It's great as a MTB but not quick or nimble because it is heavy. It would be fine for overnighters and loading down front and rear (look up the Iditabike and Self Propelled Devo/Asana Cycles). The biggest con about the bike is it's heft and the price of the tires. The cheapest you can get them is $86 each.

Dave N

Andy D. said...

A guy rode his Pugsley (and accompanying Endomorph-tired trailer) self-supported across a good chunk of the Australian Outback averaging more than 30 miles a day. It was on sand instead of snow but the effort seems equivalent. More info here: http://www.wildworks.co.nz/csr/route.php

I'm in the same boat wondering how long I can stave off buying a Pugsley. So far net income and spousal oversight have been adequate deterrents, but their powers seem to be weakening.

James Fisher said...

I have taken a test ride on both the pug and mukluk. I have to say I liked the pug better (perhaps it is the BD and steamroller in my fleet). Both bikes perform better than one one expect from looking at them. For reasons not explained they both seem to have a magnetic draw to ruts, puddles and other obstacles. This could be an issue if you had time constraints to get some where. Milltown Cycles in Faribault MN has a nice pug in the window and one mukluk on the showroom floor if you are really interested, I'm sure Ben would ship it.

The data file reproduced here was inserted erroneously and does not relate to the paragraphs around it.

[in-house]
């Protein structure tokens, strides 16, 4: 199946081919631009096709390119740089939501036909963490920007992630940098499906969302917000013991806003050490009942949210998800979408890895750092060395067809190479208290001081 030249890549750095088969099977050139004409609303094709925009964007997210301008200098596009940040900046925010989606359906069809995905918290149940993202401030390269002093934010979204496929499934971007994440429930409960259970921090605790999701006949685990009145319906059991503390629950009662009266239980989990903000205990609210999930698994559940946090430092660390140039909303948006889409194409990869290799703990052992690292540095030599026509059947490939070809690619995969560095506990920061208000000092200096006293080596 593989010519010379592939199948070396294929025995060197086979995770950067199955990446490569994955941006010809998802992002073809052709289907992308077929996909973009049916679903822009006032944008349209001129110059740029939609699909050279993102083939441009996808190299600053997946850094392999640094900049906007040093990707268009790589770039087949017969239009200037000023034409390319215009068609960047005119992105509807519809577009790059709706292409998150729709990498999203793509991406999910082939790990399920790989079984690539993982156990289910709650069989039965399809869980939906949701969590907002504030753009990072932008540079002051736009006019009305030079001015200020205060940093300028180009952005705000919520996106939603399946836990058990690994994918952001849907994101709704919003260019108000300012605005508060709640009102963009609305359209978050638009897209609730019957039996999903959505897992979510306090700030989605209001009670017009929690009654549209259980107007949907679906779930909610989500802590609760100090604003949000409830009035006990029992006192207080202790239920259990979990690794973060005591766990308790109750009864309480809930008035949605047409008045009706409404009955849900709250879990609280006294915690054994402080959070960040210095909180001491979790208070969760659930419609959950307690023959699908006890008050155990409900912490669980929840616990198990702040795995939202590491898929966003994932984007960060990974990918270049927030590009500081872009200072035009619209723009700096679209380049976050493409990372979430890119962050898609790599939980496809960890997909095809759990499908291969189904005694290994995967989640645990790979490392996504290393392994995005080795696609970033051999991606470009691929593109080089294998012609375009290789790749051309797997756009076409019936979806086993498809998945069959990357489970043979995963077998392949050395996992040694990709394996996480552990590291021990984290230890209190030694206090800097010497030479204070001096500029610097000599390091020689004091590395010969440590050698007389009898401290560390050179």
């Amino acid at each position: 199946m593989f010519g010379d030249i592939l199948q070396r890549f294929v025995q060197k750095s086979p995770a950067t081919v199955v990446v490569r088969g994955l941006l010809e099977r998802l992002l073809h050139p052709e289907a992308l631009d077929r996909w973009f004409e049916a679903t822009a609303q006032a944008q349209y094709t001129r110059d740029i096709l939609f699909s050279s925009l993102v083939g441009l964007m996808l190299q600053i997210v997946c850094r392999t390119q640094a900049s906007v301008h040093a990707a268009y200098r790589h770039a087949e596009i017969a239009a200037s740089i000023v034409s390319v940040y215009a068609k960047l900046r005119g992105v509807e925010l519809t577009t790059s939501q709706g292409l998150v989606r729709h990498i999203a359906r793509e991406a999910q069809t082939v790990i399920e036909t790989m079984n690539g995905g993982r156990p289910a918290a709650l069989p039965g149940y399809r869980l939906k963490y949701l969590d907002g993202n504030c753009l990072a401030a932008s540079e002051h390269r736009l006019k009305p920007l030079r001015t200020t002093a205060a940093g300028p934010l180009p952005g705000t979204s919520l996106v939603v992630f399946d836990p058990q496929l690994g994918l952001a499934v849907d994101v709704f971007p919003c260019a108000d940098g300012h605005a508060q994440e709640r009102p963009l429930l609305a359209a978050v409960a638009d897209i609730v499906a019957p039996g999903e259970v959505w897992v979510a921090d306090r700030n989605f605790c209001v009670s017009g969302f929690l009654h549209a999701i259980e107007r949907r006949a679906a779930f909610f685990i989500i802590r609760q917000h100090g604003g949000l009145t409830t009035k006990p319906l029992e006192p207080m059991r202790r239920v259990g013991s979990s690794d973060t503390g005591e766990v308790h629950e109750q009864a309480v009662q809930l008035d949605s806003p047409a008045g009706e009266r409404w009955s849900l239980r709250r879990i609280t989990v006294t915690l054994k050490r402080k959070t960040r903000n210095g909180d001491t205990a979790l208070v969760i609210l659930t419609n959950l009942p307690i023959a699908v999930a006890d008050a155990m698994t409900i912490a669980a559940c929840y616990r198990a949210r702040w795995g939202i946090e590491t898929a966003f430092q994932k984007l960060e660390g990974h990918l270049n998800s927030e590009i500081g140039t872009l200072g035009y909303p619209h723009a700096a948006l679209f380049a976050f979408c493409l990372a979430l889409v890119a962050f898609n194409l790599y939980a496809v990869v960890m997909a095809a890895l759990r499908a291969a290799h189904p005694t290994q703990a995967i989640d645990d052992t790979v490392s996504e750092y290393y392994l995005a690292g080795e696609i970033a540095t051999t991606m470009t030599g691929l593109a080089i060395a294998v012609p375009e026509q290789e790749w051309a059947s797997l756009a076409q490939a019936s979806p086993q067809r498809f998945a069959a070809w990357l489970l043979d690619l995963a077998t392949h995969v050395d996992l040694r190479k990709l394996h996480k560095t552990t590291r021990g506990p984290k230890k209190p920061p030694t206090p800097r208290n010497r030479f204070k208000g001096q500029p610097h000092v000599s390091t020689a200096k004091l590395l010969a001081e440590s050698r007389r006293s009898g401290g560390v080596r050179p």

I was reading some older posts regarding cold toes,
I know ya would have to give up on the spds but keen makes a wintersport II, light, warm flexible. I don't have an issue riding without spds, 500km per month average on the Dummy, I do have an issue with MN winters cold toe is one of them.
Nice blog by the way

Anonymous said...

James- is that Benn Witt you are talking about in MN? Last time I talked to him he was out of Mukluks and Pugs complete until about March. I put a Surly Larry tire on the front of mine that has a more rounded profile than the Endomorph and it cured the self steering problem the Endo has when used up front but the trade off is the float isn't quite as good in deep snow. Riding in sand and normal trail riding it's far better than having the Endo up front. There was also a couple of guys that rode a Pug and a BD from Alaska to the southern tip of South America a couple years back.

Dave N